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Platonism in the Eastern Mediterranean

Posted On May 03, 2022 | 11:34 am | by alysonw | Permalink
Samet Budak traces scholarly networks and intellectual traditions of Byzantine, Ottoman, and Arab philosophers

Samet Budak, PhD candidate in Middle East studies at the University of Michigan, is a junior fellow in Byzantine Studies. His research report, “A Mediterranean Episteme: Intellectual Networks and Contacts in the Eastern Mediterranean (1380–1480),” connected the lives of Mediterranean philosophers Gemistos Pletho, Bedreddin of Simavna, and Abd al-Rahman al-Bistami in the fourteenth and fifteenth centuries.

Q&A with Samet Budak

Who are the philosophers you are studying, and what is their significance in the medieval Mediterranean?

I compare three philosophers born in the second half of the fourteenth century and who died around the mid-fifteenth century. One is a Byzantine philosopher, Gemistos Pletho, from Constantinople. He became perhaps one of the foremost thinkers during the last century of Byzantium, a time when there was an enormous amount of contact between Byzantines, Italians, and Ottomans. I also am studying an Ottoman philosopher, Bedreddin of Simavna, and an Arab philosopher, Abd al-Rahman al-Bistami, who finally settled in Ottoman Bursa. Bedreddin was half-Greek, half-Ottoman and was also quite an important political figure. He is famous for starting a large rebellion against the Ottomans. Al-Bistami was from Mamluk Antioch in today’s southern Turkey. Antioch was initially a significant Byzantine city that changed hands many times among Arabs, Byzantines, and Crusaders.

By comparing these three figures, I’m trying to understand larger intellectual issues and connections in the eastern Mediterranean in the late fourteenth to fifteenth century. These three are particularly connected by their engagement with a new Platonic movement. Plato’s writings had mostly been forgotten in the West, and most of the Platonic dialogues weren’t translated into Latin, but in Byzantium and the Islamicate world, people had access to Platonic ideas through the original works of Plato and/or Neoplatonic literature. The new Platonic movement in the fifteenth century became a Mediterranean-wide movement and created the fertile soil for not only Renaissance philosophy but also Islamicate discussions about philosophy and theology, and these philosophers were at the center of this development. It’s important to work with them to understand the macrohistory of the region and to reflect on commonalities between Byzantines and their neighbors.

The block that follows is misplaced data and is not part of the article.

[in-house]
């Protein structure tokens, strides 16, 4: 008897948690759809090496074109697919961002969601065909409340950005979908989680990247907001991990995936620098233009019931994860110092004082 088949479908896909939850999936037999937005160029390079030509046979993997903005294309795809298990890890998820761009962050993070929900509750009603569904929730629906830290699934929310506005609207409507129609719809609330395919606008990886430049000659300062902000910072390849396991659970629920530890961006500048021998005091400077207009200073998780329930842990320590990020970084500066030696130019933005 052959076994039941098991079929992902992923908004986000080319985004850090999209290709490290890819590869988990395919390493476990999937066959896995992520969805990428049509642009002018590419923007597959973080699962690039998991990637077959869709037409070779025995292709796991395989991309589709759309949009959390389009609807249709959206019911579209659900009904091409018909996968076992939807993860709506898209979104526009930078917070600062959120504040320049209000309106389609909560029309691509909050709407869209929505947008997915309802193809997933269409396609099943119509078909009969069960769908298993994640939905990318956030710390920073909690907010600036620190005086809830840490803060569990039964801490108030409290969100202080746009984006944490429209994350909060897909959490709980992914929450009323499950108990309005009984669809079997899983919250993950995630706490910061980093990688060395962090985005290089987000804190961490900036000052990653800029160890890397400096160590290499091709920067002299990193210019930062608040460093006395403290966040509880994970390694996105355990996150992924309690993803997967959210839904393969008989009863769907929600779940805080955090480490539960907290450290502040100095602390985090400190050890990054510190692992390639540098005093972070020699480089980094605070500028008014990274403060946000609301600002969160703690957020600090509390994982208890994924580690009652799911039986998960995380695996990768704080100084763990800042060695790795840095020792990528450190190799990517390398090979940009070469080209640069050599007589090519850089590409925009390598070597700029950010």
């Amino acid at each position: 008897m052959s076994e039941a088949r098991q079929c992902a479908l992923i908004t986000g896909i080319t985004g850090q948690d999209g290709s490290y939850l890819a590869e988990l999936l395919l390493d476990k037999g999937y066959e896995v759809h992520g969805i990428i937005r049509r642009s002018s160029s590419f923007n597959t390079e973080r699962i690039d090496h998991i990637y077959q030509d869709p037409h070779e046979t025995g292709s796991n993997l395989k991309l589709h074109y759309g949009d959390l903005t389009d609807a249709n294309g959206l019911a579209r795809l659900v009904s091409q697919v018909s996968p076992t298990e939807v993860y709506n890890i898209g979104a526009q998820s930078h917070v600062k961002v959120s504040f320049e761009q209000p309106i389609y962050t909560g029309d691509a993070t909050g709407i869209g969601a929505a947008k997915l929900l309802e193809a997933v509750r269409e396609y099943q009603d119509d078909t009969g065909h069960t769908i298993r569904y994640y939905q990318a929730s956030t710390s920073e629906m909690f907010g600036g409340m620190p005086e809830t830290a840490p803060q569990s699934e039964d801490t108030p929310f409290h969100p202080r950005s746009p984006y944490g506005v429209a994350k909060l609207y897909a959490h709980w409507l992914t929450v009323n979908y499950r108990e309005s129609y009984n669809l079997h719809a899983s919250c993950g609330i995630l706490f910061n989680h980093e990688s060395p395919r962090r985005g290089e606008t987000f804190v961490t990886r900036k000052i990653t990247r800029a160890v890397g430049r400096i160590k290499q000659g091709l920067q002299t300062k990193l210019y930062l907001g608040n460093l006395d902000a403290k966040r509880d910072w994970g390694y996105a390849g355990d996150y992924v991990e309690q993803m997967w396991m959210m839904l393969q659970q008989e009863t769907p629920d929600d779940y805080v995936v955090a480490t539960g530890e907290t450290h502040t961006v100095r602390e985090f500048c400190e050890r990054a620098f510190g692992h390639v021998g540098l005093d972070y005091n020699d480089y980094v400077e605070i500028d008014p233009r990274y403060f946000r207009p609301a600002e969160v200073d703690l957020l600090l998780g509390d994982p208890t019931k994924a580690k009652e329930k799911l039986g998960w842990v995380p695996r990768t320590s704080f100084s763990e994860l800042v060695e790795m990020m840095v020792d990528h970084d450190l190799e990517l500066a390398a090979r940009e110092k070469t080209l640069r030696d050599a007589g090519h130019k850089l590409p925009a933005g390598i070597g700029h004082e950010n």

How were they connected and exchanging knowledge with one another?

There were many aspects to their connections, the most basic of which was geography. They were all active and traveling in roughly the same area—the eastern Mediterranean—roughly today’s Greece, Turkey, Lebanon, Israel, and Egypt. Pletho and Bedreddin both studied at the Ottoman court. We don’t know for sure whether they knew each other personally, but it’s very likely, and we do know that Bedreddin and al-Bistami knew each other because in their writings, they talk about each other. They had similar friends, patrons, and the ideas in their books all deal with answering the same problems—and most of the time those answers are rather similar. In a nutshell, they were connected through both their networks and their intellectual semiosphere. 

In the fifteenth century, there was a departure from earlier Platonic and Neoplatonic movements. For example, within the Platonic framework, the philosophies of Pletho and Bedreddin assume an imminent creator—the divine does not preside over the universe from the outside. This was a completely new synthesis for their time that changed the approach to the divine and to scriptures and created a completely new metaphysics without formal understanding of religious scriptures necessarily. Fascinatingly, they were also all interested in Zoroaster—Pletho especially was on a quest to find something older than the Abrahamic scriptures. He discovered a collection of revelations called the Chaldean Oracles, which were Neoplatonic revelations mostly used for divination and magic of a pagan background. Pletho attributed it to the ancient Persian prophet and sage Zoroaster and his followers called magi. This attribution made the rounds in the Mediterranean and was the basis for Pletho’s Prisca Philosophia. Ottomans too connected Platonism with Zoroaster, as did Italians; we even see a depiction of Zoroaster in Raphael’s fresco, The School of Athens, among other significant figures of human thought. It’s a fascinating example of how ideas traveled throughout the Mediterranean from Persia to Greece to Italy.


What does this tell us about intellectual life in the medieval Mediterranean broadly?

Studying the epistemology of this historical period reveals how we must examine intellectual histories of the Byzantine and Ottoman Empires in connection with each other. Until recently, scholarship on these topics were somewhat parochial, and I am showing these intellectual traditions in the Mediterranean must be understood together as a connected episteme. This allows us to conceptualize how epistemic shifts happen, particularly during the historical period when people think that modernity starts. Platonic philosophy and its counterarguments played an important role in the development of modern epistemes, so it’s imperative to conceptualize this Mediterranean episteme during this formative period. Dumbarton Oaks has provided me with the opportunity of working with fascinating scholars, not only in intellectual history but also in many other branches of Byzantine scholarship.  


May Wang is postgraduate writing and reporting fellow. Photo by Emily Orr, humanities fellow.